"Our demographic advantage is predicted to last only until 2040. India, therefore, has a very narrow time frame to harness its demographic dividend and to overcome its skill shortages," he was quoted as saying in a statement issued by the Podar Group here.
Podar was speaking while taking part in a global education summit held in Delhi yesterday. While the experts exuded confidence in government's initiatives, state skill development and entrepreneurship minister Sambhaji Patil Nilangekar said the government is hopeful that there will be better employment opportunities for the youth in the near future, with the support from the private sector.
Head of department of Communication and Journalism at University of Mumbai, Sanjay Ranade said the idea of polytechnic was always around, but it was put in the back burner as the nation began to cater to Euro-American job markets that required higher and technical education.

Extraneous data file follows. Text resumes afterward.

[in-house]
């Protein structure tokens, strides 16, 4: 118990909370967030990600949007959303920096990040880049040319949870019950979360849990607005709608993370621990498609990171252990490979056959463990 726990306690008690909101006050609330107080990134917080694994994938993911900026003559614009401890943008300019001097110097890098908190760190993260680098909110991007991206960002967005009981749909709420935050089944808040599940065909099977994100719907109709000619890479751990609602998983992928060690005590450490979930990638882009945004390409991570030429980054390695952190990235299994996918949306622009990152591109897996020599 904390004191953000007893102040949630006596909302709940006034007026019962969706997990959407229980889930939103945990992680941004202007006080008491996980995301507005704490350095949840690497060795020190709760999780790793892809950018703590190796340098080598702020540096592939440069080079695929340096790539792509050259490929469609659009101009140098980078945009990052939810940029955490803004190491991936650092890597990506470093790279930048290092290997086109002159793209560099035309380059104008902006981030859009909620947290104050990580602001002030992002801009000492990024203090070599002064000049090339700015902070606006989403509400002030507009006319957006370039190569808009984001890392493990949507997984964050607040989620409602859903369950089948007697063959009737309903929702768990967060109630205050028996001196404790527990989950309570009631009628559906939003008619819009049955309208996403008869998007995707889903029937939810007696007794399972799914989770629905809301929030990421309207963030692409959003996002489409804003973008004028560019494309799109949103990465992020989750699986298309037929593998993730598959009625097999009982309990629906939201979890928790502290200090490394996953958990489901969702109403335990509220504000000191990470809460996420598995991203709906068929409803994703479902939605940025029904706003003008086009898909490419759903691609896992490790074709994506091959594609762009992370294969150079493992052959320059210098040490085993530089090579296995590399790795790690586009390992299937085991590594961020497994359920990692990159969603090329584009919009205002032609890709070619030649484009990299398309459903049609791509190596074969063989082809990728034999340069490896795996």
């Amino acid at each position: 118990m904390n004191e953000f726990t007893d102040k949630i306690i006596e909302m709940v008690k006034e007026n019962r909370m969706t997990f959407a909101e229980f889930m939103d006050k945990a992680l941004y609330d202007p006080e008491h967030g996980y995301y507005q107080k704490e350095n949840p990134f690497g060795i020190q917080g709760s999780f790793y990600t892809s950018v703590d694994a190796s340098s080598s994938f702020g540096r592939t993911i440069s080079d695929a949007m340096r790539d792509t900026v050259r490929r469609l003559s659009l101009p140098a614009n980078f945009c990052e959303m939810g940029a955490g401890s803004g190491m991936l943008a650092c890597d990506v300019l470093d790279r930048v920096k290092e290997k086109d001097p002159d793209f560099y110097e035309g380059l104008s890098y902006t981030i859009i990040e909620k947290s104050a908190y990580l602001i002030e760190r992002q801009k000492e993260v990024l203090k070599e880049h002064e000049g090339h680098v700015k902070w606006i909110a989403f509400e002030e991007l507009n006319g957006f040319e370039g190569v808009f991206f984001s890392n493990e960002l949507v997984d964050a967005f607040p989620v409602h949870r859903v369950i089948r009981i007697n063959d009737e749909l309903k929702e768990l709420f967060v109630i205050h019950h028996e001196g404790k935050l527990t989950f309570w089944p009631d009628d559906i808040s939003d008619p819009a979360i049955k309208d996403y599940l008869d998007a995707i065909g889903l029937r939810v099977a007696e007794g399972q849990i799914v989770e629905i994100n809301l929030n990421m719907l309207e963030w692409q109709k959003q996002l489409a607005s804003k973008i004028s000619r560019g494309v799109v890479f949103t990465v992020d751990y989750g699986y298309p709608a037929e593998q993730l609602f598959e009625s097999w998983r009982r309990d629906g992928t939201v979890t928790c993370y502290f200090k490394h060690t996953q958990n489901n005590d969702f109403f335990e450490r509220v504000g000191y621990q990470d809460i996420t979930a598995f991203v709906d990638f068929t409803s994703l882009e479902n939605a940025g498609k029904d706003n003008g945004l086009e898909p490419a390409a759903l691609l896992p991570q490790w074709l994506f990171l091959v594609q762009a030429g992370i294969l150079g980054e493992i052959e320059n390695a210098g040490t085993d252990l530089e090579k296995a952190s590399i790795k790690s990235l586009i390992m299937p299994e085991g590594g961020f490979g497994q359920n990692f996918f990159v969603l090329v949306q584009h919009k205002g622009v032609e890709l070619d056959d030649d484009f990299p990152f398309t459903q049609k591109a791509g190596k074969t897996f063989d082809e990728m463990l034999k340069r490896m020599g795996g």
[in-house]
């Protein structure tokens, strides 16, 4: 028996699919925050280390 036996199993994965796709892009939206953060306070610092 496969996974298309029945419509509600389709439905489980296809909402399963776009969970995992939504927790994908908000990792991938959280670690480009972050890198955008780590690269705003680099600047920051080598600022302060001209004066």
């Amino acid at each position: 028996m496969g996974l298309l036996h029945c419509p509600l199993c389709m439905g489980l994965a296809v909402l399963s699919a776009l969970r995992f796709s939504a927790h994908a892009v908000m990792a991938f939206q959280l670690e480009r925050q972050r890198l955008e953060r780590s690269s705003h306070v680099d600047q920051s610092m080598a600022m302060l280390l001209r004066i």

"That's when we sacrificed skill training and development for superficial degrees and the damage is for everyone to see. We are now coming back on track. I am of the opinion that the government should focus on 102 and polytechnic so that we make job creators rather than job seekers," he said.
Head of Media and Entertainment Program and associate dean at Welingkar Institute of Management, Mangesh Borse said at a time when the country is struggling with employable manpower, Maharashtra's performance in skill development is impressive. "Not only has the government enhanced skills for new age sectors like IT and telecom, it is notable that it continues to support traditional sectors like textiles, apparels and banking," Borse said.
(Except for the headline, this story has not been edited by NDTV staff and is published from a syndicated feed.)